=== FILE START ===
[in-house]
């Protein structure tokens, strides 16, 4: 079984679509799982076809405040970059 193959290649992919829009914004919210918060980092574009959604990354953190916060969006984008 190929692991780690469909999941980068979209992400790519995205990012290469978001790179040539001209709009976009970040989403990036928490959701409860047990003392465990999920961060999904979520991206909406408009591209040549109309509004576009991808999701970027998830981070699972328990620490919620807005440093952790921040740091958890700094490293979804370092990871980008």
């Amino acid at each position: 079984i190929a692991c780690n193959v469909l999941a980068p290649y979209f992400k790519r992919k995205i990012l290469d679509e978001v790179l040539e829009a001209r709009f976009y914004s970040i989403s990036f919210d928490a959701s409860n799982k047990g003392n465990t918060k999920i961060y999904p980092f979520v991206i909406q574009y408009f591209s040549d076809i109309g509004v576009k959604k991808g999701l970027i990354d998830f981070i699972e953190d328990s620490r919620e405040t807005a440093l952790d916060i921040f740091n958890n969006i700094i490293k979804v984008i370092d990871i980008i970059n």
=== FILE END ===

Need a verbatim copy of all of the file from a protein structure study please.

[in-house]
């Protein structure tokens, strides 16, 4: 079984679509799982076809405040970059 193959290649992919829009914004919210918060980092574009959604990354953190916060969006984008 190929692991780690469909999941980068979209992400790519995205990012290469978001790179040539001209709009976009970040989403990036928490959701409860047990003392465990999920961060999904979520991206909406408009591209040549109309509004576009991808999701970027998830981070699972328990620490919620807005440093952790921040740091958890700094490293979804370092990871980008």
């Amino acid at each position: 079984i190929a692991c780690n193959v469909l999941a980068p290649y979209f992400k790519r992919k995205i990012l290469d679509e978001v790179l040539e829009a001209r709009f976009y914004s970040i989403s990036f919210d928490a959701s409860n799982k047990g003392n465990t918060k999920i961060y999904p980092f979520v991206i909406q574009y408009f591209s040549d076809i109309g509004v576009k959604k991808g999701l970027i990354d998830f981070i699972e953190d328990s620490r919620e405040t807005a440093l952790d916060i921040f740091n958890n969006i700094i490293k979804v984008i370092d990871i980008i970059n």